One of the more interesting news items of 2018 was Apple discontinuing the AirPort lineup. From the first Airport product to the last final AirPort Extreme, Apple was selling premium Wi-Fi hardware devices at a time when most people I knew were content with a $30 router from Walmart. Since they released their final AirPort product, the market has finally shifted up.
As end-users are starting to load their home networks with more than a single laptop and a few smartphones, people have realized that having a high-quality router (with whole house coverage) is not a luxury. If you want to load your house up with smart home products, multiple iOS devices, Apple TVs, etc., you have to invest in the infrastructure. Plain and simple, Apple exited the home networking business at the exact wrong time.
When Apple was selling home routers for $199, they were ahead of their time. They had built a router that was high-end, easy to manage, and worked well. Around the rest of the industry, companies were selling home routers that were hard to manage (if step #1 is to log in to an IP address, you missed it), required rebooting, and couldn’t handle the load.
Since Apple took its eye off of the home router business (The AirPort lineup was dead for many years before the announcement), users have started to buy more expensive solutions. Solutions like Eero , Google WiFi, and AmpliFi have shown that people will invest in their home Wi-Fi. Even solutions from ISPs like Comcast have gotten into the business of upgrading your home Wi-Fi. I’ll be surprised if 2019 comes along and we don’t see an AmazonBasics branded home Wi-Fi system.
As companies like Google and Amazon are continuing to push their products in the home, it just makes sense for them to want you to use their home networking gear.
If Apple reconsidered the home Wi-Fi market, here are some ways it could work.
In hindsight, 2019 is when Apple should have made a push into the home networking market. The time is right for Apple to sell a mesh router system that works well with HomeKit and the rest of the lineup of Apple’s products. While HomePod and Apple TV act as HomeKit gateways (for offsite access to smart home devices), it makes way more sense for this to come from an Apple brand mesh router system.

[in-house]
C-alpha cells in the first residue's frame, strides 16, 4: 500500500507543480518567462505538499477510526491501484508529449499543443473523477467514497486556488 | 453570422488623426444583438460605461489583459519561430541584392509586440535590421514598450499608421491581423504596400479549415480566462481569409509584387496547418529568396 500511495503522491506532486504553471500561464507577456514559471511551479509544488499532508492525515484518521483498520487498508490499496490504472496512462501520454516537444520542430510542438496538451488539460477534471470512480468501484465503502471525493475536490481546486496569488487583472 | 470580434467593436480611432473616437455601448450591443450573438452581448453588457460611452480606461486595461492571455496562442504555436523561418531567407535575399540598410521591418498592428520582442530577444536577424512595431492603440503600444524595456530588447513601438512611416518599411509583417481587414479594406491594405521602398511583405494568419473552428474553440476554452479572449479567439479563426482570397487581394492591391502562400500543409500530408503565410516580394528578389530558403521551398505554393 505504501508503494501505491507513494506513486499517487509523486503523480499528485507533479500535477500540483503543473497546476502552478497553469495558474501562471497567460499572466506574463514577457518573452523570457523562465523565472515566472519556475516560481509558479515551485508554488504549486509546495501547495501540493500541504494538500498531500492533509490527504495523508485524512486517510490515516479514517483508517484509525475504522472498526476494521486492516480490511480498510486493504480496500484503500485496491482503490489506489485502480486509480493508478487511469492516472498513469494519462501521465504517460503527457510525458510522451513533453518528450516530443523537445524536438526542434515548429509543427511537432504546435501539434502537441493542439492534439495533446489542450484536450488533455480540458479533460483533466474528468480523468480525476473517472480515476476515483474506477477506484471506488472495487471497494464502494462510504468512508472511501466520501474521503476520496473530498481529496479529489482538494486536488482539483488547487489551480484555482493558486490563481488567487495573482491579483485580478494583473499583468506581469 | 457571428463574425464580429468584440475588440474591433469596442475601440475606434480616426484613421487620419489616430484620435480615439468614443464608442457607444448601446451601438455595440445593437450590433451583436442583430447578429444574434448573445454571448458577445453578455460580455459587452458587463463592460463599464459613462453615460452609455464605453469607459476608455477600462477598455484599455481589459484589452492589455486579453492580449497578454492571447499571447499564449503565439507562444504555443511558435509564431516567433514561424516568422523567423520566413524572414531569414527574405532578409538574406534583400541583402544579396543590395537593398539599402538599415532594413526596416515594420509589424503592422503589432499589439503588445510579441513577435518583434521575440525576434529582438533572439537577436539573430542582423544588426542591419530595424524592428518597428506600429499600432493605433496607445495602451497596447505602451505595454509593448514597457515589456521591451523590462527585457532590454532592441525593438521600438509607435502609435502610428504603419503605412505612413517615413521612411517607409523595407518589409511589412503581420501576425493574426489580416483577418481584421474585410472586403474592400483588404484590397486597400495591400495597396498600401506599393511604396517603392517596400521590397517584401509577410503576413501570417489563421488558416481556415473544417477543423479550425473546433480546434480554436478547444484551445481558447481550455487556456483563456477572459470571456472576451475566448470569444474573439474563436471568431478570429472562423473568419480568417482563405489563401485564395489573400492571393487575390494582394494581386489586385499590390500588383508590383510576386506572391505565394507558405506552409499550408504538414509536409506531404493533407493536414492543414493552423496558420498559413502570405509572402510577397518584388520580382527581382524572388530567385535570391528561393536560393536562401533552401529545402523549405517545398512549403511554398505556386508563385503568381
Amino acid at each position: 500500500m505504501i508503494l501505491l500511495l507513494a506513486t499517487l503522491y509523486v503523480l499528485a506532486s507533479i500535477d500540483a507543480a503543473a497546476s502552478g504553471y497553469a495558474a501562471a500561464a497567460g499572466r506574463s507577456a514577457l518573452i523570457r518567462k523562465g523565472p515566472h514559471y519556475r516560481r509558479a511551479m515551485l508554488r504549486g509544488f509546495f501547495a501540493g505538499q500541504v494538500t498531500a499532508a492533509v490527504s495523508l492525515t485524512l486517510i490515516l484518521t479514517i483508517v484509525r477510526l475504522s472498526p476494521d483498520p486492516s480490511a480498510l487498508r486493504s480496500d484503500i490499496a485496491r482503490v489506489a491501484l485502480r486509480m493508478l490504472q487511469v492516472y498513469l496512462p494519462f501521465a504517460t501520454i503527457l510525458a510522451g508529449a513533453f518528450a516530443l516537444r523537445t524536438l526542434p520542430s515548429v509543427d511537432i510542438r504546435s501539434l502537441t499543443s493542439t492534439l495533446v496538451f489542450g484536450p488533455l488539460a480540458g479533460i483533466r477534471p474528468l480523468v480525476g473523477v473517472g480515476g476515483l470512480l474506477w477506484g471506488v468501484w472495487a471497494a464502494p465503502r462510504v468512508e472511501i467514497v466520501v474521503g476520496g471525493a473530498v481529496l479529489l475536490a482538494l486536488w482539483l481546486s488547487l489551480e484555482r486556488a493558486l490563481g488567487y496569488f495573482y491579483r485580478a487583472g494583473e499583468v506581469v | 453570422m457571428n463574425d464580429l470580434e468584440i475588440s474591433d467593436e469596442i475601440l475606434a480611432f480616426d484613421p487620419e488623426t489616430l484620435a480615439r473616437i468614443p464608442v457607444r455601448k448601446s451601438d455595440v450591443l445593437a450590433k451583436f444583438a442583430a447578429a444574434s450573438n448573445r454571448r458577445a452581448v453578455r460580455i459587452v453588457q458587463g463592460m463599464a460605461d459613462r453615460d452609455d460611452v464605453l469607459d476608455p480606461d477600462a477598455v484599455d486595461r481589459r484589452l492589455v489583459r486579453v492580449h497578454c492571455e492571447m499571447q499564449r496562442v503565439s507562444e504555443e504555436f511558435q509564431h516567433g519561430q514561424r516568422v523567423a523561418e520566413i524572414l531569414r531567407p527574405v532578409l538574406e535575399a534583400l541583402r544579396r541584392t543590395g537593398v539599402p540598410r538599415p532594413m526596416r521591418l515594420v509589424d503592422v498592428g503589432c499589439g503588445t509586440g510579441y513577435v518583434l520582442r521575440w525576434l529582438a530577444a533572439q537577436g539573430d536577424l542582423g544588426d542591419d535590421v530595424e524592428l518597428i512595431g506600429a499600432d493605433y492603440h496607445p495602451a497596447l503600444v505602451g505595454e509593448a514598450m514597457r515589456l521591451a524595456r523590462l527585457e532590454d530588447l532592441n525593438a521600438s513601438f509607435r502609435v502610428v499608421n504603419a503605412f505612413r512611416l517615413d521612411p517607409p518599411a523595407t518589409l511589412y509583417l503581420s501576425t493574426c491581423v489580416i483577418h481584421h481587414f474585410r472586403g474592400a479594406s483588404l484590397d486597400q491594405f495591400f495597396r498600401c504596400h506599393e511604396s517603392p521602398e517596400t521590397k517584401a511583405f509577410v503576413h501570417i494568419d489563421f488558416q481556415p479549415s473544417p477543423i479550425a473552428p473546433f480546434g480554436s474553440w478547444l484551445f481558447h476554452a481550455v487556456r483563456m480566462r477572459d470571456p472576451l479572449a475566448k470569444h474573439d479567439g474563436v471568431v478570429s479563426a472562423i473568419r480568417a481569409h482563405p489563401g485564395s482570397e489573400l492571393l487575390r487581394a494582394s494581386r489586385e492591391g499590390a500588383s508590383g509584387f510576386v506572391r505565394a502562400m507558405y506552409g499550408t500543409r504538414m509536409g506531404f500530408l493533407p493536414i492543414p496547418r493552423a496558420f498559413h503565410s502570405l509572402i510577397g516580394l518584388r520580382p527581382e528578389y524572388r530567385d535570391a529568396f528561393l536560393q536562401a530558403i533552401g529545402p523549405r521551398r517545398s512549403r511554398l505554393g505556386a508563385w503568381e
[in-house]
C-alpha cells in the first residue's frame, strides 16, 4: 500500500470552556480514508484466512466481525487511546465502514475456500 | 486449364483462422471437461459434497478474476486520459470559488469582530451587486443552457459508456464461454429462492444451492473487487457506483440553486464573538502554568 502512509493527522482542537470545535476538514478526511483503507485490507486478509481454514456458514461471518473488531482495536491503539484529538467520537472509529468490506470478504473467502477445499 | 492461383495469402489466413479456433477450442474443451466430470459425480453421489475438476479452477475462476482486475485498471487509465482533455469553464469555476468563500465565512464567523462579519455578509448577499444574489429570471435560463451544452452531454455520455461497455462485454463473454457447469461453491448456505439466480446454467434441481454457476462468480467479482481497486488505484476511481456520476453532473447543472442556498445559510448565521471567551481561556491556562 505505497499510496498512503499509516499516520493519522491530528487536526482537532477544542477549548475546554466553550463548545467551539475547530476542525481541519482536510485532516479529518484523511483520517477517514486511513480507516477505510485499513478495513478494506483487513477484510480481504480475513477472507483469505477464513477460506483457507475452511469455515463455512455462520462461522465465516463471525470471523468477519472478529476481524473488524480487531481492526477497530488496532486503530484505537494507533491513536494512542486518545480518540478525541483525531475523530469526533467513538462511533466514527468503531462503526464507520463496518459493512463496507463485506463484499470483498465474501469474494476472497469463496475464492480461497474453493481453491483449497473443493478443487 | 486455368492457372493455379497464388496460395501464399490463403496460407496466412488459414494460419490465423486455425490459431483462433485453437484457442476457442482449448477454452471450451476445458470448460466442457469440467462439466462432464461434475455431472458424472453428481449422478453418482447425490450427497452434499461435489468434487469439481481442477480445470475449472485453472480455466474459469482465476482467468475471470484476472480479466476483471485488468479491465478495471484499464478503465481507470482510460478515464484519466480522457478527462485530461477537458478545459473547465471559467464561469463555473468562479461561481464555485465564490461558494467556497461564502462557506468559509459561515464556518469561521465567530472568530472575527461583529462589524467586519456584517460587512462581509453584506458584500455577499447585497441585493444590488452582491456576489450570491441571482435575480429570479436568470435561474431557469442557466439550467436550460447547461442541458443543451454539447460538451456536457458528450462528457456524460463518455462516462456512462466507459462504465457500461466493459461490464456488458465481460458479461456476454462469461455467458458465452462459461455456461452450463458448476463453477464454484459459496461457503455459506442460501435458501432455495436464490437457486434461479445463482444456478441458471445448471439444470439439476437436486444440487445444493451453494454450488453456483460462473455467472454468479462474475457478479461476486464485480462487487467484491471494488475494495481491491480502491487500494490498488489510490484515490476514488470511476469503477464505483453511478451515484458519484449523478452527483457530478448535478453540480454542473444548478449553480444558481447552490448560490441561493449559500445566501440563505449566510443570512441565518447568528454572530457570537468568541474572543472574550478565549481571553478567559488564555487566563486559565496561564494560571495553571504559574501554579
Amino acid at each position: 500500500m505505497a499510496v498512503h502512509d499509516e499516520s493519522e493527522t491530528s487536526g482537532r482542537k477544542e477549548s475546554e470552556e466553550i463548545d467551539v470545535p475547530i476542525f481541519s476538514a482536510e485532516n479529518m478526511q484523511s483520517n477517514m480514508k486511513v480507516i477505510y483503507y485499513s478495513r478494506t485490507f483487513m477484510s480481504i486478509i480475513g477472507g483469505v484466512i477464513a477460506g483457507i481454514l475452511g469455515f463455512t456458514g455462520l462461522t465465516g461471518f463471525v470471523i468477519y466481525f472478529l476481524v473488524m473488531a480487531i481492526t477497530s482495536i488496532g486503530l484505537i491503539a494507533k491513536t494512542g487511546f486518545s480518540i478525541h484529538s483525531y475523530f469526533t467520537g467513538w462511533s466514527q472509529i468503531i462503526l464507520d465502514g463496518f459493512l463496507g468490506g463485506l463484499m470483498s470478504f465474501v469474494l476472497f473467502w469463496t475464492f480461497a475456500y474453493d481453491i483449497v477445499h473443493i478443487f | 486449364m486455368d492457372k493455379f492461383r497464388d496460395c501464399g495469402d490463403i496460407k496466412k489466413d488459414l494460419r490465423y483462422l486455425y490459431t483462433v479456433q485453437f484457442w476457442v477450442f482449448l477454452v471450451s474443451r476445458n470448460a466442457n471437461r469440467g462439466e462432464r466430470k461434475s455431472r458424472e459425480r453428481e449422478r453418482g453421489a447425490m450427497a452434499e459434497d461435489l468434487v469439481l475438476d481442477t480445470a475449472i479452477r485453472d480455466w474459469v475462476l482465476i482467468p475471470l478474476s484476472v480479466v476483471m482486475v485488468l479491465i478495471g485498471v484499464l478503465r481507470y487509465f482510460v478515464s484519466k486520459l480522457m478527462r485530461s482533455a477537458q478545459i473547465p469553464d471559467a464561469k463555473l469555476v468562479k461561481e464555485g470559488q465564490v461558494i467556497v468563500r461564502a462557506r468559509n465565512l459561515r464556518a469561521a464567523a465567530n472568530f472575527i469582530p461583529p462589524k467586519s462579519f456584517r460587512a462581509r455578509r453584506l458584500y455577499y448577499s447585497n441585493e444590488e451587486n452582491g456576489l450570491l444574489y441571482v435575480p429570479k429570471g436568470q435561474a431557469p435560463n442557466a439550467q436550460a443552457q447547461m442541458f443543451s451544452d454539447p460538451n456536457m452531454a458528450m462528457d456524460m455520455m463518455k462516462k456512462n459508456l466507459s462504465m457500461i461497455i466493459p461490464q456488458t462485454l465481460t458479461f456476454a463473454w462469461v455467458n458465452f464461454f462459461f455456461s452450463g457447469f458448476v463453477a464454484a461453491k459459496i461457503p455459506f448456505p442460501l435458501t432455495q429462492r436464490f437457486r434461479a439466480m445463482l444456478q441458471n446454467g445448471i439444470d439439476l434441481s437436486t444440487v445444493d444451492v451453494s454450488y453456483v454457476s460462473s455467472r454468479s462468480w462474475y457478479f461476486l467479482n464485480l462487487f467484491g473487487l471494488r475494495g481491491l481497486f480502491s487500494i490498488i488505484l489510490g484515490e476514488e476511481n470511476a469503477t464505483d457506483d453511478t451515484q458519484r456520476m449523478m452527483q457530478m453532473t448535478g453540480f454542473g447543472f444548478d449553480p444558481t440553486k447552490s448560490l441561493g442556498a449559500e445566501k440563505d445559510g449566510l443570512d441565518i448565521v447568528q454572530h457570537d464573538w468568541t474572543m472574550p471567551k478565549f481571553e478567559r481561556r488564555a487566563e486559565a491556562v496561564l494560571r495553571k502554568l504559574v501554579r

While it can be challenging to implement exceptional VPN access on public Wi-Fi (due to splash pages), I think this feature would be a fundamental pitch for Apple over other solutions. I can imagine an Apple SVP on stage at WWDC discussing all that can be determined from using your smartphone in public Wi-Fi and the privacy implications of it.
Apple could then say our VPN system to your home internet will provide an additional layer of security. Your iCloud login could be set to automatically VPN to your home network when at a coffee shop so you have an extra layer of protection. You could also set up “safe” networks that you trust (work, parent’s house, etc.) where it wouldn’t try to use the iCloud VPN. It would be similar to the way that Encrypt.me’s Auto Secure feature works. My rule is that if I don’t manage the network, I don’t trust it.
Siri and HomePod
As Apple continues to find ways to market the HomePod, integration with a Wi-Fi network makes a lot of sense. I could see an option for a parent to say “Hey Siri, pause the Wi-Fi on my kids’ devices” or “Hey Siri, pause ScreenTime for today.”
There are a lot of options for Apple building out how Siri could interact with a home Wi-Fi network. Another option would be to allow HomePods to act as mesh repeaters for a rebuilt Apple home Wi-Fi system.
All Apple All The Time
Apple as a brand has quite the following. There is a large subset of its users that want to use Apple for everything. Whether it’s just the brand name, the commitment to personal privacy, or the reliability, Apple has a serious following. As we continue to add clients to our Wi-Fi networks, the company behind the router will continue to become very important.
As of this writing, I have 29 devices on my network (Apple TVs, iPads, iPhones, MacBook Pro, and various smart home devices). If Apple wants to continue to make a dent with HomeKit at a platform (and Apple products in general), it needs to build a competitor to Google Wifi, Eero, and the rest. There is no reason Apple can’t sell a great router with mesh beacons at a price similar to Eero. They don’t have to be the cheapest, but they need to be the best. When Wi-Fi is slow or unreliable, everyone suffers. While there are good solutions on the market, I believe Apple could make a great Wi-Fi solution.
Would you buy a modern home Wi-Fi system from Apple?